Pupils take to streets to put brakes on drivers

Children from St Paul's Primary School in Warton are urging drivers not to speed past their school.  Pictured are Milly Goodfellow, Jack Brett and Destiny Austin.

Children from St Paul's Primary School in Warton are urging drivers not to speed past their school. Pictured are Milly Goodfellow, Jack Brett and Destiny Austin.

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Pupils showed their disapproval to motorists by holding up sad faces if they speed past their school.

Youngsters from St Paul’s Primary School, Warton, took part in a Schools’ Road Watch project with their local neighbourhood police team and staff from Lancashire County Council.

The pupils assisted officers with speed checks on roads near to their school and motorists who are found to be speeding were asked to speak with the youngsters.

Any driving inappropriately were shown signs with sad faces on by the pupils; those driving safely were shown smiley faces.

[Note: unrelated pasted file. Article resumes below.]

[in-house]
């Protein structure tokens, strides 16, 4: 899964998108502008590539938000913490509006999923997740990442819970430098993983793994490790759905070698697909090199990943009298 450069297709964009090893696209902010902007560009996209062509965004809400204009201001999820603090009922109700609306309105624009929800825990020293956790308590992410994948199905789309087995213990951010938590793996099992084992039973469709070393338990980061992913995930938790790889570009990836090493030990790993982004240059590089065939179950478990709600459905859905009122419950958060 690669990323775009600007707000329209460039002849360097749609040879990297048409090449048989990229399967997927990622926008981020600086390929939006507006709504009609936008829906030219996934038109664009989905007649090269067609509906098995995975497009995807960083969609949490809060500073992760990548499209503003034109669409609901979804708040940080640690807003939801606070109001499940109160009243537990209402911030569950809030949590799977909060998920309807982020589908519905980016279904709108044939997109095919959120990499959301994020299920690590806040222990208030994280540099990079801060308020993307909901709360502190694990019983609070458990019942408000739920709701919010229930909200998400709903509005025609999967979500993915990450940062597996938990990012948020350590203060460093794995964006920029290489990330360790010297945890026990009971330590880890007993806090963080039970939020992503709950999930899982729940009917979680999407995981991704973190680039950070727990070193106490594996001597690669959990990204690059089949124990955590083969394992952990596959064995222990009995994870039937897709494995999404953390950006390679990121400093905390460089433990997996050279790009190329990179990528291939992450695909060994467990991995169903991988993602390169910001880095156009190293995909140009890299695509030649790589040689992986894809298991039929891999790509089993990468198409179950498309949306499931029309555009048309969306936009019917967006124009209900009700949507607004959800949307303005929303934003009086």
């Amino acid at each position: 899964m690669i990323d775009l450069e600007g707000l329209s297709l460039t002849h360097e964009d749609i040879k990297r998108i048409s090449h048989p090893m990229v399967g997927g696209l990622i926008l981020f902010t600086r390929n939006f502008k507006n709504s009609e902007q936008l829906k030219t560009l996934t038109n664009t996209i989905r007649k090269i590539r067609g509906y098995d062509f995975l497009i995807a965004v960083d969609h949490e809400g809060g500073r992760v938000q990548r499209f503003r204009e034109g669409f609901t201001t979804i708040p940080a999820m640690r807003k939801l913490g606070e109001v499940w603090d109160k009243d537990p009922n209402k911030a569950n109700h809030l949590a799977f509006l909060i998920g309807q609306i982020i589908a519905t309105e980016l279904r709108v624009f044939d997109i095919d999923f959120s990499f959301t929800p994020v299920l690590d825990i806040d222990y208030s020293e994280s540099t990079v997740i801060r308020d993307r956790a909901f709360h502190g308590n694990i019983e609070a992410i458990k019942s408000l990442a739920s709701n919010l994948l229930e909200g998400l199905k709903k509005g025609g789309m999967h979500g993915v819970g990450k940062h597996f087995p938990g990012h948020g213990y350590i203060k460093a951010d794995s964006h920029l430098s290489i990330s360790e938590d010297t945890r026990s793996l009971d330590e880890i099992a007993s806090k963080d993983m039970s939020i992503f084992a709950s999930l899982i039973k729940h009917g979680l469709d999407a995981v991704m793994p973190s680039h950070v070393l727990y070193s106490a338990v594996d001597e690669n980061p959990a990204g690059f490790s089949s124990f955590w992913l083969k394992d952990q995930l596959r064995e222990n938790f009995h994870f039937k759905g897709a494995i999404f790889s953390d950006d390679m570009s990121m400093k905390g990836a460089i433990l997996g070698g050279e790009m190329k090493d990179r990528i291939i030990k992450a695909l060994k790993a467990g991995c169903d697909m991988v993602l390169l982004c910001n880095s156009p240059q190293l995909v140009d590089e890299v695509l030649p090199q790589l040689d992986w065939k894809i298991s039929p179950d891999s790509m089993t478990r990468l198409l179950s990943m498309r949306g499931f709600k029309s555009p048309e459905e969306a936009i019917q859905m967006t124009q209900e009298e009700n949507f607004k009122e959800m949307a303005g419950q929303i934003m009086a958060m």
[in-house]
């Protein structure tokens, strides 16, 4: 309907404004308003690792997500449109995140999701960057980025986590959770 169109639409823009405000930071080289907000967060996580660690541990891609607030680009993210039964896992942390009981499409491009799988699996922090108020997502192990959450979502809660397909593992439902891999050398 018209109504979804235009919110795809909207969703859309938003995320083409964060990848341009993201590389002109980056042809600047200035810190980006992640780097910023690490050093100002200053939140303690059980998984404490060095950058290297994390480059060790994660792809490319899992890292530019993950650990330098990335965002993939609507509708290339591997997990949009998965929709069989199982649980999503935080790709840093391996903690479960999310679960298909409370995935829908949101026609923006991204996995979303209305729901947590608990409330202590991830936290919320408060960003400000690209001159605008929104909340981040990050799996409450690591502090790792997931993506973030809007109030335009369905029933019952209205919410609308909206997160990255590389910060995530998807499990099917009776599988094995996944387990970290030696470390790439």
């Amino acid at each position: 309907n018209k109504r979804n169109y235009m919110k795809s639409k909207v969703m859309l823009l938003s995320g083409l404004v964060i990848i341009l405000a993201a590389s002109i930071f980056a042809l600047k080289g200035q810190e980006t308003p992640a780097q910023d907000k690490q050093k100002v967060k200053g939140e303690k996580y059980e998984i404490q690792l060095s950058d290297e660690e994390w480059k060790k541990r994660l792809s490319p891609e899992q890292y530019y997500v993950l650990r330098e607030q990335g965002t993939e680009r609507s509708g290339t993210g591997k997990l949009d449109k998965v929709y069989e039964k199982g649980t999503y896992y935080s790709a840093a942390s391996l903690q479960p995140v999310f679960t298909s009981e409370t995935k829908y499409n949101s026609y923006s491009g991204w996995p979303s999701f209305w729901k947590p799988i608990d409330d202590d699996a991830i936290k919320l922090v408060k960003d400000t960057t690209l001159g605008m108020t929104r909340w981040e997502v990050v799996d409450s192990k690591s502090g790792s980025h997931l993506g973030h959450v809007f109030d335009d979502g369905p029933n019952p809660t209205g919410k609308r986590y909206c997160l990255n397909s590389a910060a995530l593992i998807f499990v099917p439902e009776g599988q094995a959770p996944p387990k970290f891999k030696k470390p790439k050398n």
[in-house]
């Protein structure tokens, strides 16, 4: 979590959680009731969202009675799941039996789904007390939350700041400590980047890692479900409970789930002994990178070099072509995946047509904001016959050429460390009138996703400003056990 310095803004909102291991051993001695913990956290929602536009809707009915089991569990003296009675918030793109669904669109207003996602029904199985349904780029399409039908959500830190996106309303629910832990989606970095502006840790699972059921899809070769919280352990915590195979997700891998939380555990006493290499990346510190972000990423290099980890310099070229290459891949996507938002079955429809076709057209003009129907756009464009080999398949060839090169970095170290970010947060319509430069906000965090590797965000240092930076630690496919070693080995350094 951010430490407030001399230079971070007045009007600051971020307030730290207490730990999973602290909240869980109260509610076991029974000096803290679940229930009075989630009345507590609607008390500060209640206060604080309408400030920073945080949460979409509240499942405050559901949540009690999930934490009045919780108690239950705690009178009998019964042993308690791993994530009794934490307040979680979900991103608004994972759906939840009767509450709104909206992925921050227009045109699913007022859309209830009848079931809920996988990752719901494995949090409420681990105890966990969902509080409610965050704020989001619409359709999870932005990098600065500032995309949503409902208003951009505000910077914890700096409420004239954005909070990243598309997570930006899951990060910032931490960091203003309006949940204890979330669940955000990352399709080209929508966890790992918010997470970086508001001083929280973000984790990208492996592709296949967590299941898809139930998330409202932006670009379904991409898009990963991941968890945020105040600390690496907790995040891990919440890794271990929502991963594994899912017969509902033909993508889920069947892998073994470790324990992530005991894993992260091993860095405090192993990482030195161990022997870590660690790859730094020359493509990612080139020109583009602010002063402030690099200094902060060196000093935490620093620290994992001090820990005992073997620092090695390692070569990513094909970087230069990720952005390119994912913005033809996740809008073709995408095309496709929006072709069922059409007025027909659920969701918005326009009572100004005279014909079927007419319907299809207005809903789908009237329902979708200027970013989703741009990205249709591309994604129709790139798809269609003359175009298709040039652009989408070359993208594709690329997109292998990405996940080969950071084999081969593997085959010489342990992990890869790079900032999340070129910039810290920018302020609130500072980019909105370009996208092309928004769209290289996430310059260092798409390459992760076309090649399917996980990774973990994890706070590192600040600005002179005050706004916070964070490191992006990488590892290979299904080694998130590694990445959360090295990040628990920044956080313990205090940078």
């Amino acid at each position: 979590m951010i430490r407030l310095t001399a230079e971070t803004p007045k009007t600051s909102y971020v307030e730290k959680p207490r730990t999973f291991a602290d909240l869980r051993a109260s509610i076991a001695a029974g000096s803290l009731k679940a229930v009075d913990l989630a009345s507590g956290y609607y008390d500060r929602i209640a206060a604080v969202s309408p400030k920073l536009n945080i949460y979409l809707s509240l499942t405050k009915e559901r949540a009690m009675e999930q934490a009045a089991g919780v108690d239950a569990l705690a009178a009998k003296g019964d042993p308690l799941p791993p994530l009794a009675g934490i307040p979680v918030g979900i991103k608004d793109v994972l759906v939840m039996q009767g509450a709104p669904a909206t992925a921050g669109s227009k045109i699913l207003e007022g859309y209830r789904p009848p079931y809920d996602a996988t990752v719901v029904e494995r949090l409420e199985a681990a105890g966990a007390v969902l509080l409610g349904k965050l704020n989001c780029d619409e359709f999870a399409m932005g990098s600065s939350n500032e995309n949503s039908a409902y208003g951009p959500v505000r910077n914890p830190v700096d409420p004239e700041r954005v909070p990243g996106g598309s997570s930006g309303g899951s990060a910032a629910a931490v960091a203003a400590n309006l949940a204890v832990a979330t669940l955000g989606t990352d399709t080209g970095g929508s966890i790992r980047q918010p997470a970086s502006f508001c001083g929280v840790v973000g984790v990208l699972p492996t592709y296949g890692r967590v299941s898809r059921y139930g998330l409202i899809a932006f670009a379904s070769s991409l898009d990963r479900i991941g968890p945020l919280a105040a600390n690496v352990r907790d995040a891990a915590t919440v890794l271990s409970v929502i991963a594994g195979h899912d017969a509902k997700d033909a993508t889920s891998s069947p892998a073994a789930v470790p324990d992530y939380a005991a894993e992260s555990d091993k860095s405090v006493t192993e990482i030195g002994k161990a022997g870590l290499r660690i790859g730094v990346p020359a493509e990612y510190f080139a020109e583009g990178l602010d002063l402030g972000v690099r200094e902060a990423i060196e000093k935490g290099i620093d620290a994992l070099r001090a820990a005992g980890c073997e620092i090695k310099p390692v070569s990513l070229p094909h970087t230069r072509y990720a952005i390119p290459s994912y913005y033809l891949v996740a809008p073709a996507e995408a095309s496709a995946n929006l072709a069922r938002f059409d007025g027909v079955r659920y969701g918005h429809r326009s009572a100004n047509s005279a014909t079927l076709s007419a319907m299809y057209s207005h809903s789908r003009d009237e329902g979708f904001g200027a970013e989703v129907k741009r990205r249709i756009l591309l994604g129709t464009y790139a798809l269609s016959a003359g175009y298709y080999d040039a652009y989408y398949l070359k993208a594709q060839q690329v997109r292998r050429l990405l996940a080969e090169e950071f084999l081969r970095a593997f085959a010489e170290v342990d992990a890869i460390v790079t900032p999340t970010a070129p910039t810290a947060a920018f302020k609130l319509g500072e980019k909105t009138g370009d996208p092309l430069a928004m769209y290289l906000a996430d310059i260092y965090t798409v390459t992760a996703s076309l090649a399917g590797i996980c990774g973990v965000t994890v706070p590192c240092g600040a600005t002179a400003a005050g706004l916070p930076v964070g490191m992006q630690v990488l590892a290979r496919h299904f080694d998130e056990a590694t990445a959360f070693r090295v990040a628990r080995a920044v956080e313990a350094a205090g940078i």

The children also explained some of the serious consequences that the motorists’ driving behaviour could have.

The initiative supported Lancashire County Council’s ongoing work to introduce 20mph speed limits in all main residential areas and outside schools. This comes as a response to studies which show that rates of death and injury are less for pedestrians hit by a vehicle at 20mph rather than 30mph.

PC Robin Hardiman, community beat manager for Warton, said: “We know that seeing the sad faces on electronic signs by the side of the road do cause drivers to alter their behaviour and slow down. We hope by combining this with speaking to young people, who could be killed or seriously injured by a speeding driver, motorists will reflect even further on their actions.

“The children are also interested to hear the excuses drivers use for speeding – they do not think it is good enough that their lives are being put at risk because someone is a few minutes late for work.”

County Coun Tim Ashton, cabinet member for highways and transport, added: “We know it will take time to change attitudes about the benefits of driving more slowly and I’m very grateful to the school and the police for helping to convince drivers about the good reasons for sticking to 20mph.”

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